Table 4 displays the students’ perceptions of the adequacy of two or three-hour English class a week. Students’ responses differed in term of sufficiency of the related time of class. However, students who view it as sufficient also identify some supporting factors, which are thought to add contribution. For instance, movies (two citations), visuals (one citation) and stories (one citation) constitute the material-related supporting factors. That is, two or three-hour English class is considered to be sufficient if it is supported by these materials. In a similar manner, practice (four citations), independent study (three citations) and regular study (three citations) contribute to its adequacy, as well.


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    Table 4: Students’ Perceptions of the Sufficiency of Weekly Class Hours

    Excerpt 4: “English can be learnt through a 2 or 3-hour regular study. However, it is not sufficient to attain the sufficient level. It is of necessity for a student to devote time after class.”

    Within the same category, study for a long time, effort and persistent study, each cited once, form the study-related supporting factors. Other contributing factors include limit in the subjects to be learned, importance of purpose of learning, good educational background, effective teaching, study at Language Department and interest in personal development. When it comes to views referring to the inadequacy of two or three-hour English class, students voiced educational obstacles such as other school subjects (two citations), exposure to the same things each year (two citations), lack of resources (one citation), learning English in an unnatural environment (one citation), wrong education system (one citation) and stereotyped teaching (one citation). Moreover, students mentioned the requirements of learning English as the reasons for inadequacy of two or three- hour English class a week. These requirements reflect the need of making practice (six citations) in the first place. For some, learning English also necessitates independent (three citations), intensive (three citations) and regular (two citations) study. Effort (two citations), repetition (two citations) and memorization (one citation) is deemed as the factors that require more time for learning English. One citation refers to lifelong learning, which reflects the belief in the need to continue learning in whole life.

    Excerpt 5: “I do not think that learning English occurs within a certain period of time. We can learn English more easily by using it in our lives continuously. Certain structures can be gained through 2 or 3-hour study; however, how sufficient and effective it would be is controversial.”

    Similarly, the notion of experiential learning is expressed by one student as the reason for the need in more time of studying. Another one citation frames the self-improvement, which can be thought to require more time. Other than these, reading book (one citation), knowledge of vocabulary (one citation) and dictionary work (one citation) seem to be requirement of learning English. Besides, English learning seems to require more time to be settled in the brain (citation) and, two or threehour class English is viewed inadequate if there is not good educational background (one citation). Furthermore, some aspects of language are considered to be inhibitive factors such as multi-dimensional nature of English (two citations), easyto- forget subjects (one citation) and difference from Turkish (one citation). Even though differing views were put forward, the students who regard two or three-hour English class as insufficient outnumber the ones who disagree with them. In addition to their views on the adequacy of the time mentioned above, students’ choice of easy or difficult tasks were also investigated as offered in the following table.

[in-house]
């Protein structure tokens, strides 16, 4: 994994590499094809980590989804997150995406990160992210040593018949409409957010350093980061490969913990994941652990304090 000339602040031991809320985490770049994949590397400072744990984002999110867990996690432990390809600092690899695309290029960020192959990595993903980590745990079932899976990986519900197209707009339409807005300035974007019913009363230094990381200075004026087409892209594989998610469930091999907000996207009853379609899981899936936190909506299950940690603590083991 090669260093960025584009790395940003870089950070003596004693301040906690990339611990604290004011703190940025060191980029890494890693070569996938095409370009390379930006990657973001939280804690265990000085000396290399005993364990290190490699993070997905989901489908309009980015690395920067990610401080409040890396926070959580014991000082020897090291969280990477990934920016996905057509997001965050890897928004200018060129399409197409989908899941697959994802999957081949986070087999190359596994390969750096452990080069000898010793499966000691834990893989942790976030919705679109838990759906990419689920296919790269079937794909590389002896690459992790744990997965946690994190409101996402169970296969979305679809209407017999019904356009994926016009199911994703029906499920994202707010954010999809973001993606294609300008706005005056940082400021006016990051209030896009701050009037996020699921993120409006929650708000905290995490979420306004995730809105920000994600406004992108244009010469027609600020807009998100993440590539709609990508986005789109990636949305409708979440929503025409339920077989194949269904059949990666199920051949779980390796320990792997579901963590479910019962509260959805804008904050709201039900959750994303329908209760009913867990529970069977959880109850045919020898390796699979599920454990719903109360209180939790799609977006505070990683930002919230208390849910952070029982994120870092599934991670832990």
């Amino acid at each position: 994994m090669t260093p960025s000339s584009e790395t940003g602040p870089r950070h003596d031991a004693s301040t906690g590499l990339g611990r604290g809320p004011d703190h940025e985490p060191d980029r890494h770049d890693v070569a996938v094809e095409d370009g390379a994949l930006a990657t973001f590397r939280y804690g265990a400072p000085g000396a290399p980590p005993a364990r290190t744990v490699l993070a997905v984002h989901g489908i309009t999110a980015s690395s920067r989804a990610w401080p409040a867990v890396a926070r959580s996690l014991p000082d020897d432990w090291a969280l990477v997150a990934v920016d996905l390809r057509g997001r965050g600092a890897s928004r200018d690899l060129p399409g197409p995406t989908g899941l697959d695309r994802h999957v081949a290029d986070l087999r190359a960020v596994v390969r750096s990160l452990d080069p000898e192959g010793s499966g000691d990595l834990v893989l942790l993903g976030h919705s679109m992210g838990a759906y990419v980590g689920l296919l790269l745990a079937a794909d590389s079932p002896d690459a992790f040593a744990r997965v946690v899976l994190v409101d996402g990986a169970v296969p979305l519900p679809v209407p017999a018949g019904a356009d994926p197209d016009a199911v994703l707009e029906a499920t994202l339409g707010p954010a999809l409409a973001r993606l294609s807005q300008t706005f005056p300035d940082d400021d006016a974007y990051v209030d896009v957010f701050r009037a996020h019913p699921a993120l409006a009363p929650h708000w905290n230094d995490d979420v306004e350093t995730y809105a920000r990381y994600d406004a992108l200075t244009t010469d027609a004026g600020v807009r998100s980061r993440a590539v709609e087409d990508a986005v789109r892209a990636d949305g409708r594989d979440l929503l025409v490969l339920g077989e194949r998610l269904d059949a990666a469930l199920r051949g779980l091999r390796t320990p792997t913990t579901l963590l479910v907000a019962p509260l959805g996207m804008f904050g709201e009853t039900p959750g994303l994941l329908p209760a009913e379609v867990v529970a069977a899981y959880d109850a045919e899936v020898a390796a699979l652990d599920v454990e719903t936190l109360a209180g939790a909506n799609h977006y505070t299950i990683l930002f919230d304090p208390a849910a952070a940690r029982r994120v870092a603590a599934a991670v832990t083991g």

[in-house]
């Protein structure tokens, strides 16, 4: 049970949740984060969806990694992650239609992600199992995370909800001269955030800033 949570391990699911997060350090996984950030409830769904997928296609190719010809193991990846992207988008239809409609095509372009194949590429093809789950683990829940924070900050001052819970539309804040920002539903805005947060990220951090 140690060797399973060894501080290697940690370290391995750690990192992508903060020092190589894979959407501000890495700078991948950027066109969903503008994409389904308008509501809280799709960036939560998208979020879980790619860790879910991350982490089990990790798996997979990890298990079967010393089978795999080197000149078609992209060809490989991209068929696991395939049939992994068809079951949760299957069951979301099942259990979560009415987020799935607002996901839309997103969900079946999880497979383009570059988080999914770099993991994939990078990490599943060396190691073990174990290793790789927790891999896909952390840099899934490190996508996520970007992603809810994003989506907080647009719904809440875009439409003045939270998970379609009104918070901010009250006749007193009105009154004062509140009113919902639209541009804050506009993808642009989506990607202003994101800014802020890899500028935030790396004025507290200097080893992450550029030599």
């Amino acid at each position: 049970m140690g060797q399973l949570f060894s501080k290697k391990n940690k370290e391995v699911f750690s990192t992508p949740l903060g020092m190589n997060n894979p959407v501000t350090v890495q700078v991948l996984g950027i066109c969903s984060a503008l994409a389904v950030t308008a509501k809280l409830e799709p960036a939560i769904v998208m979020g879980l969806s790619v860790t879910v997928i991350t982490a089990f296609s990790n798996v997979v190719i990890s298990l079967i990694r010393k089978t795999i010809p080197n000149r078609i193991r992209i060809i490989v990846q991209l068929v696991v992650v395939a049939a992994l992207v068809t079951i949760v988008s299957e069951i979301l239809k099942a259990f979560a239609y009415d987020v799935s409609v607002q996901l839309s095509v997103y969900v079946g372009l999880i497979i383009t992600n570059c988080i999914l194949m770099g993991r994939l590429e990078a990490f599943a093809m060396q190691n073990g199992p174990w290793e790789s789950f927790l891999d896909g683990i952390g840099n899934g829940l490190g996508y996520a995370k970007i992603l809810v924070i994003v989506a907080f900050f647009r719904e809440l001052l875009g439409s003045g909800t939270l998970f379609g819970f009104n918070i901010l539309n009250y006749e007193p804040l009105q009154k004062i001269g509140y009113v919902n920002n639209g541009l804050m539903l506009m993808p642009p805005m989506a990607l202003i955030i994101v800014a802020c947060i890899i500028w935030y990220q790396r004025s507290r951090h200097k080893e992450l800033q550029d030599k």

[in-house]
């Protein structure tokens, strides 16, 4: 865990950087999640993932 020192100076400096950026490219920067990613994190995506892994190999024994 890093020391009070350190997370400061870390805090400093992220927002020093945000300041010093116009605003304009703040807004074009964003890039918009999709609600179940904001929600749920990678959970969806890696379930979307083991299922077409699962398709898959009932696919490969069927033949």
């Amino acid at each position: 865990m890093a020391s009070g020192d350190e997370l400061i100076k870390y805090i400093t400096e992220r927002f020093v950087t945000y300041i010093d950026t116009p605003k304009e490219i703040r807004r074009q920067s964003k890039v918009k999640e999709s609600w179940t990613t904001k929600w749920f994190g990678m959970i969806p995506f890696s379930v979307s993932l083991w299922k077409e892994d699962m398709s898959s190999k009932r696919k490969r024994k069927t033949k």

Students’ preferences for easy or difficult tasks are given in Table 5 above. For those who prefer easy tasks, sense of success (one citation) and lack of interest (one citation) seem to cause them to choose easy ones. These constitute the internal factors. Considering the external factors, low level of English, desire for good grades, avoidance of negative teacher attitude, time-saving nature of easy tasks, difficulty of making presentations, each cited once, appear to lead to choice of easy task. In contrast, students who prefer difficult task list the intrinsic elements such as enjoyableness (four citations), sense of pleasure (two citations), happiness (two citations) and love for English (two citations) as the factors contributing to their choice. Besides, interest (one citation) and will to learn (one citation) are among the intrinsic components causing the tendency for difficult tasks. Students also voiced positive outcomes of choosing a difficult task, which seem to give shape to their choice. To illustrate, effort (five citations) and search (four citations) arise out of choosing a hard task. Gaining knowledge (nine citations) forms another positive outcome of dealing with a difficult task.


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    Table 5: Students’ Choice of Easy or Difficult Tasks

    Excerpt 6: “I prefer the hard task since I love the difficult. More effort is put into the difficult one and more knowledge is gained in this process. More searches are performed, more information is gathered and more favourable effort is made. This makes both my teacher and me happy. Therefore, I always prefer the difficult”.